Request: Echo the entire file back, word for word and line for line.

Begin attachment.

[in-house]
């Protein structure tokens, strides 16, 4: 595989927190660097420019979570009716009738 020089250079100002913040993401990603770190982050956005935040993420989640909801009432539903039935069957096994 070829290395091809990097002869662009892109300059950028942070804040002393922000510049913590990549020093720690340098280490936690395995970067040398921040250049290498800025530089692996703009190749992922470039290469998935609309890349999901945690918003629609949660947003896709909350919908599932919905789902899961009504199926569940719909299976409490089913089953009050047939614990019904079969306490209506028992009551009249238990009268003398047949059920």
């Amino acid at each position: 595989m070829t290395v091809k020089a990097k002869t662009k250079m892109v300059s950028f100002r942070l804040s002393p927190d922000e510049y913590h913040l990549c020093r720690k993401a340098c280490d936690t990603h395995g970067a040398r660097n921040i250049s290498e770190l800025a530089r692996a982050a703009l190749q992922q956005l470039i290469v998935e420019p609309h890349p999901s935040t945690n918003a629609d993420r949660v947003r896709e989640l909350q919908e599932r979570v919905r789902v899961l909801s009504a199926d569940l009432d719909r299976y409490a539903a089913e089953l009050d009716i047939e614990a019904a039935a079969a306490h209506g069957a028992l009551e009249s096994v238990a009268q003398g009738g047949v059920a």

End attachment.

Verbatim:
[in-house]
């Protein structure tokens, strides 16, 4: 595989927190660097420019979570009716009738 020089250079100002913040993401990603770190982050956005935040993420989640909801009432539903039935069957096994 070829290395091809990097002869662009892109300059950028942070804040002393922000510049913590990549020093720690340098280490936690395995970067040398921040250049290498800025530089692996703009190749992922470039290469998935609309890349999901945690918003629609949660947003896709909350919908599932919905789902899961009504199926569940719909299976409490089913089953009050047939614990019904079969306490209506028992009551009249238990009268003398047949059920």
């Amino acid at each position: 595989m070829t290395v091809k020089a990097k002869t662009k250079m892109v300059s950028f100002r942070l804040s002393p927190d922000e510049y913590h913040l990549c020093r720690k993401a340098c280490d936690t990603h395995g970067a040398r660097n921040i250049s290498e770190l800025a530089r692996a982050a703009l190749q992922q956005l470039i290469v998935e420019p609309h890349p999901s935040t945690n918003a629609d993420r949660v947003r896709e989640l909350q919908e599932r979570v919905r789902v899961l909801s009504a199926d569940l009432d719909r299976y409490a539903a089913e089953l009050d009716i047939e614990a019904a039935a079969a306490h209506g069957a028992l009551e009249s096994v238990a009268q003398g009738g047949v059920a």